The Bikeriders Review

Cast: Jodie Comer, Austin Butler, Tom Hardy, Michael Shannon, Mike Faist

Genre: Gangster, Crime, Drama

Director: Jeff Nichols

In Irish Cinemas: 21st June 2024


In the backdrop of 1960s Chicago, a photojournalist named Mike Faist embarks on a captivating journey into the gritty world of a motorcycle gang. His lens captures the raw essence of their lives, but as he delves deeper, the tensions within the group escalate, threatening to erupt into violence. This unique narrative documents the gang’s volatile dynamics and offers an unflinching portrayal of the era’s countercultural movements.

Director Jeff Nichols’s deliberate pacing and meticulous attention to detail are evident in every frame of The Bikeriders. This is mirrored in Austin Butler’s performance, where every line of dialogue is carefully measured. His words often come after a thoughtful pause or a contemplative look, as if he is savouring each one before speaking. This unhurried delivery perfectly complements the film’s tone, a richly textured portrayal of oil-stained Americana that lingers in the viewer’s mind.


Stretching a story about a gang of unruly bikers over nearly two hours is bold. Drawing inspiration from Danny Lyon’s book of the same name, the film interprets the author, portrayed by a bearded Mike Faist, as he chronicles the fictionalised group, The Vandals. These characters spend their days drinking, fighting, and racing through their hometown of Chicago. Central to the narrative is Butler’s Benny, a quiet and thoughtful loyalist whose turbulent relationships with the fatherly Johnny (played by Tom Hardy, channelling his inner Brando) and his partner Kathy (Jodie Comer) drive the conflict.


The latter serves as the film’s secondary storyteller, narrating her experiences to Danny during the mid-1960s and early 1970s. Her unwavering love for Benny clashes sharply with The Vandals’ priorities, oscillating between idleness and violence. A cast of compelling supporting characters enriches the narrative. Michael Shannon, a frequent collaborator with Nichols, portrays a disillusioned army reject who finds solace in his meticulous bike work. A dynamic newcomer, Toby Wallace plays a restless youth seeking meaning and belonging within The Vandals. However, their stories are overshadowed by the central conflict between Kathy and Johnny, who vie for control over Benny’s future. Despite the escalating tension as Johnny’s leadership grows more ruthless, this primary struggle alone lacks the momentum to keep the story consistently engaging.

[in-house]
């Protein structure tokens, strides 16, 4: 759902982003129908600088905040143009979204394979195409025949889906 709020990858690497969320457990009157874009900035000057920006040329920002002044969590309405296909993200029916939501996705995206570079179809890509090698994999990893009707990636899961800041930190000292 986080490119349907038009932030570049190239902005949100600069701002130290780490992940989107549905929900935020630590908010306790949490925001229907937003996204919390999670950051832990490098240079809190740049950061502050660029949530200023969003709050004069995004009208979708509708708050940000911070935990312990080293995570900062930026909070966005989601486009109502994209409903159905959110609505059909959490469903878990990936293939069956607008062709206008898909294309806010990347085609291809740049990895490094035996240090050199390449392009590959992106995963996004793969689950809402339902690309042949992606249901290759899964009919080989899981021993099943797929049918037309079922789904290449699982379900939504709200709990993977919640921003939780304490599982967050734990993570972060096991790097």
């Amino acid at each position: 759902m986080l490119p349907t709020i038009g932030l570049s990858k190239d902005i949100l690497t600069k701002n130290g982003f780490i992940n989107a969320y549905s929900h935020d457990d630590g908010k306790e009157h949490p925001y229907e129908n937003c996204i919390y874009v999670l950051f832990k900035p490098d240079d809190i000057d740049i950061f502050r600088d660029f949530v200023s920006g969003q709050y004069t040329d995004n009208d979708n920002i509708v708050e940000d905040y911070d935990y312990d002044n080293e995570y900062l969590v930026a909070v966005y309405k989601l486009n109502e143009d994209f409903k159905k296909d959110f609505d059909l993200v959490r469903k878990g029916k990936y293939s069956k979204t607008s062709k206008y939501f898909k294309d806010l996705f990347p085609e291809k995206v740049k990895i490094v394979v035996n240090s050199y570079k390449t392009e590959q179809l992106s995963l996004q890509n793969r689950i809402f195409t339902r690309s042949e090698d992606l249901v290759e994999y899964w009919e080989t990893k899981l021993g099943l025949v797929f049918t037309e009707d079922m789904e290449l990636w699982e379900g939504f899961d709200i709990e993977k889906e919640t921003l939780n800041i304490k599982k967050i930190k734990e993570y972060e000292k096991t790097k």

The Bikeriders is an exquisitely shot film, drenched in sun-baked hues that capture the essence of its rugged setting. The cinematography, expertly handled by Nichols’ long-time collaborator Adam Stone, often views The Vandals’ convoy from a distance, sometimes embracing a documentary-style approach. However, this observational stance diminishes the gang’s vitality: the violence, the bloodshed, and even the clinking of ice in a swiftly drained bourbon glass feel oddly sterile. Jodie Comer shines as a lively narrator, her animated Chicago accent bringing some life to the story. However, the film lacks the urgency and drive one would expect from a tale centred on a lawless, energetic gang. While the film boasts impressive craftsmanship and serves as a slick vehicle for Austin Butler’s rising stardom, it struggles to capture the rebellious spirit of its subjects fully. “The Bikeriders” ends up as more of a slow burn than an exhilarating ride, offering a beautifully shot yet superficial glimpse into the visceral and violent world of vintage motorhead culture. Despite its aesthetic achievements, the film merely scratches the surface of its potential, leaving a sense of incompleteness in its wake.

Overall: 6.5/10

Share now!

Related Posts

Leave a Comment

Your email address will not be published. Required fields are marked *

Follow Us

Scroll to Top